Link to comment
Share on other sites

Do they have advancement percentages going further back in time? Because you have to think there were parks in the past where the outfielders played so shallow and walls so short that it was unthinkable to advance on a ball in the gap. If I recall correctly League Park in Cleveland was maybe 250 down the RF line and barely 300 in the gap with a huge corrugated metal wall looming over the infield. Baker Bowl was tiny. Of course the Polo Grounds was well under 300' down the lines but centerfield went on forever. The few years the Dodgers played at the LA Coliseum it was so short to left that I think some balls over the screen were just ruled doubles. And in 1884 the Chicago White Sox played at Lakefront Park, which apparently had no dimension over 300' to any field. Those Sox had something like half of all the 20-homer seasons prior to Babe Ruth.

BB-ref's stats on outfielders holding runners currently go back to 1940. Out of curiosity, I had a look at how Duke Snider fared when he moved from Ebbetts Field to Dodger Stadium. The answer is what you'd expect. He held 43.8% of runners his last year in Brooklyn, 36.1% his first year in LA.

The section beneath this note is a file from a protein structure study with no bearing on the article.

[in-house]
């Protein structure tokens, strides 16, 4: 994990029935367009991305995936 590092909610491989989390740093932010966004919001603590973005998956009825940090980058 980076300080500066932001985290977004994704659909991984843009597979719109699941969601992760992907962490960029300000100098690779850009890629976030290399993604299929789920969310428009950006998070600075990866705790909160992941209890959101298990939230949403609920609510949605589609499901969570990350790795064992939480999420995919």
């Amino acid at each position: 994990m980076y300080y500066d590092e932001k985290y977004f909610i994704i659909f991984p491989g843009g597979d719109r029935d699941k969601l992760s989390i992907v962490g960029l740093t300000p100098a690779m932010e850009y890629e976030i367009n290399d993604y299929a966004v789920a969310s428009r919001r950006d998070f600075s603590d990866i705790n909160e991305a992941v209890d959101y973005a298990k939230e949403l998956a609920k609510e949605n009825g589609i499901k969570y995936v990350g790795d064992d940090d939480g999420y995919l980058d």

Link to comment
Share on other sites

BB-ref's stats on outfielders holding runners currently go back to 1940. Out of curiosity, I had a look at how Duke Snider fared when he moved from Ebbetts Field to Dodger Stadium. The answer is what you'd expect. He held 43.8% of runners his last year in Brooklyn, 36.1% his first year in LA.

The Dodgers played at the LA Coliseum from 1958-61, which you probably already know. But for the young 'uns here, the Coliseum was/is a wildly exaggerated mirror image of Ebbetts Field. At Ebbetts it was 296 to right (as there was a street at about 300'). At the Coliseum it was literally about 250' to left with a giant screen, but right field kind of went on forever as this was really a football/track stadium. So... as you mention you'd expect RFers like Snider to have very different numbers in the two parks.

Link to comment
Share on other sites